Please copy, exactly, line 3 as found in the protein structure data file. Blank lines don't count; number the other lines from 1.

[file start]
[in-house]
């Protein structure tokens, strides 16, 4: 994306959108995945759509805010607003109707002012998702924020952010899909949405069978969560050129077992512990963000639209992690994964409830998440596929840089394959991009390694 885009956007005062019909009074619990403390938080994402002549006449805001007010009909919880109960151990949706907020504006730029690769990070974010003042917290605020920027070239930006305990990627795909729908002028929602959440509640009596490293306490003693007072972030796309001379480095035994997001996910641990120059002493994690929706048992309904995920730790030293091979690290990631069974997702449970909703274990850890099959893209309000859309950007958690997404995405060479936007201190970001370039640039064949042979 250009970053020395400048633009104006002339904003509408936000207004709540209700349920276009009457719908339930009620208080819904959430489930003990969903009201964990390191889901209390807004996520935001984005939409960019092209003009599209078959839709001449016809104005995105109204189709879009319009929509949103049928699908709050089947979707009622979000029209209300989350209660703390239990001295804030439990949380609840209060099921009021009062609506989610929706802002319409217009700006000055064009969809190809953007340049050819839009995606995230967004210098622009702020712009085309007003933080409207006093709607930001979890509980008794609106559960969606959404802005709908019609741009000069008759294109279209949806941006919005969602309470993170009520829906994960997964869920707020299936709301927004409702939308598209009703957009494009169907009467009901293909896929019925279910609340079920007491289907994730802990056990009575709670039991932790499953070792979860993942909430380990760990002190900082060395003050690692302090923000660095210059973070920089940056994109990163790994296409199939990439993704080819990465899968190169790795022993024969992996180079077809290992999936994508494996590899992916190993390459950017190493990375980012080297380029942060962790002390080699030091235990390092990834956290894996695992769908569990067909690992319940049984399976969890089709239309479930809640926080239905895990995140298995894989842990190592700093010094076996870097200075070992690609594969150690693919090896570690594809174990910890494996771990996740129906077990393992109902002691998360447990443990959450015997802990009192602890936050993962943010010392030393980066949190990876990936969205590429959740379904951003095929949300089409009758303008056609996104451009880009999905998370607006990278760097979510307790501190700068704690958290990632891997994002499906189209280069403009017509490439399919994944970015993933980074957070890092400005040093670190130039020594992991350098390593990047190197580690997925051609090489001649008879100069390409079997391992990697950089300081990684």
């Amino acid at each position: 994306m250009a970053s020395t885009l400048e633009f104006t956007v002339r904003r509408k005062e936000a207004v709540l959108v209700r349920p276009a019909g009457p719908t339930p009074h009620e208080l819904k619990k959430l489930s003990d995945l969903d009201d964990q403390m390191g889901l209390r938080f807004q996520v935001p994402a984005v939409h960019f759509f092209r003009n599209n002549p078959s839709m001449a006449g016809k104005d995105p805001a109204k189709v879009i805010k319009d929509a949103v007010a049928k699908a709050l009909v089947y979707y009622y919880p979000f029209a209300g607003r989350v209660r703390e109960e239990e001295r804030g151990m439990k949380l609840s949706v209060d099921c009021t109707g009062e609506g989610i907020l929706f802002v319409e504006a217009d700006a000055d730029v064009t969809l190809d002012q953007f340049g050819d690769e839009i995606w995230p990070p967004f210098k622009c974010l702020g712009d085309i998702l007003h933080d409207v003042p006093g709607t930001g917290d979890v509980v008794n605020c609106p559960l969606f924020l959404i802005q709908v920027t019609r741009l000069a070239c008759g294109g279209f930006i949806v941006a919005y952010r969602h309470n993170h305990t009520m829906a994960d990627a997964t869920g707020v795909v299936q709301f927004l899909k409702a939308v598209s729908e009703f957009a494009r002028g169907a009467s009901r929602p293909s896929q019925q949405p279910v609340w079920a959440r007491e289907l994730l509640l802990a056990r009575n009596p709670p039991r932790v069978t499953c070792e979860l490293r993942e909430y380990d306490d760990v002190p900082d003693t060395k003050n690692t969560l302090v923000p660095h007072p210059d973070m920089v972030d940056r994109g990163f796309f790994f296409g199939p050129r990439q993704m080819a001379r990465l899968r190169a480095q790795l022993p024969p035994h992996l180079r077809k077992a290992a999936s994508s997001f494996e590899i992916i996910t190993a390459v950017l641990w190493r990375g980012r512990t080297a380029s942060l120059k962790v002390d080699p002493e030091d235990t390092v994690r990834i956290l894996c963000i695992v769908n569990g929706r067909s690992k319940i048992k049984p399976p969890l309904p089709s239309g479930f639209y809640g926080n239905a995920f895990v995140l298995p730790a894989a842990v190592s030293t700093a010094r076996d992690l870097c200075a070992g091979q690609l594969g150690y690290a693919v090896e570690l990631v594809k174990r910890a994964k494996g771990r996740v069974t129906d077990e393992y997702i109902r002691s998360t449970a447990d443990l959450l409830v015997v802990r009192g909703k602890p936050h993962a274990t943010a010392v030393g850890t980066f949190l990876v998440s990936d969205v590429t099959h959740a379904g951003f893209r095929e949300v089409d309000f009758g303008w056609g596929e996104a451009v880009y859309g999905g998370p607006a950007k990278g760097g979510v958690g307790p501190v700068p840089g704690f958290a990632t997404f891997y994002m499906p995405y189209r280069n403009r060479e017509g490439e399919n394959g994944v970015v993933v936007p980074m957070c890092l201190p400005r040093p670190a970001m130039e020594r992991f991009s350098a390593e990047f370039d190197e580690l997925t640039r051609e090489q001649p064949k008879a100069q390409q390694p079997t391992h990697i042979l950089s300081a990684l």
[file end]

């Amino acid at each position: 994306m250009a970053s020395t885009l400048e633009f104006t956007v002339r904003r509408k005062e936000a207004v709540l959108v209700r349920p276009a019909g009457p719908t339930p009074h009620e208080l819904k619990k959430l489930s003990d995945l969903d009201d964990q403390m390191g889901l209390r938080f807004q996520v935001p994402a984005v939409h960019f759509f092209r003009n599209n002549p078959s839709m001449a006449g016809k104005d995105p805001a109204k189709v879009i805010k319009d929509a949103v007010a049928k699908a709050l009909v089947y979707y009622y919880p979000f029209a209300g607003r989350v209660r703390e109960e239990e001295r804030g151990m439990k949380l609840s949706v209060d099921c009021t109707g009062e609506g989610i907020l929706f802002v319409e504006a217009d700006a000055d730029v064009t969809l190809d002012q953007f340049g050819d690769e839009i995606w995230p990070p967004f210098k622009c974010l702020g712009d085309i998702l007003h933080d409207v003042p006093g709607t930001g917290d979890v509980v008794n605020c609106p559960l969606f924020l959404i802005q709908v920027t019609r741009l000069a070239c008759g294109g279209f930006i949806v941006a919005y952010r969602h309470n993170h305990t009520m829906a994960d990627a997964t869920g707020v795909v299936q709301f927004l899909k409702a939308v598209s729908e009703f957009a494009r002028g169907a009467s009901r929602p293909s896929q019925q949405p279910v609340w079920a959440r007491e289907l994730l509640l802990a056990r009575n009596p709670p039991r932790v069978t499953c070792e979860l490293r993942e909430y380990d306490d760990v002190p900082d003693t060395k003050n690692t969560l302090v923000p660095h007072p210059d973070m920089v972030d940056r994109g990163f796309f790994f296409g199939p050129r990439q993704m080819a001379r990465l899968r190169a480095q790795l022993p024969p035994h992996l180079r077809k077992a290992a999936s994508s997001f494996e590899i992916i996910t190993a390459v950017l641990w190493r990375g980012r512990t080297a380029s942060l120059k962790v002390d080699p002493e030091d235990t390092v994690r990834i956290l894996c963000i695992v769908n569990g929706r067909s690992k319940i048992k049984p399976p969890l309904p089709s239309g479930f639209y809640g926080n239905a995920f895990v995140l298995p730790a894989a842990v190592s030293t700093a010094r076996d992690l870097c200075a070992g091979q690609l594969g150690y690290a693919v090896e570690l990631v594809k174990r910890a994964k494996g771990r996740v069974t129906d077990e393992y997702i109902r002691s998360t449970a447990d443990l959450l409830v015997v802990r009192g909703k602890p936050h993962a274990t943010a010392v030393g850890t980066f949190l990876v998440s990936d969205v590429t099959h959740a379904g951003f893209r095929e949300v089409d309000f009758g303008w056609g596929e996104a451009v880009y859309g999905g998370p607006a950007k990278g760097g979510v958690g307790p501190v700068p840089g704690f958290a990632t997404f891997y994002m499906p995405y189209r280069n403009r060479e017509g490439e399919n394959g994944v970015v993933v936007p980074m957070c890092l201190p400005r040093p670190a970001m130039e020594r992991f991009s350098a390593e990047f370039d190197e580690l997925t640039r051609e090489q001649p064949k008879a100069q390409q390694p079997t391992h990697i042979l950089s300081a990684l």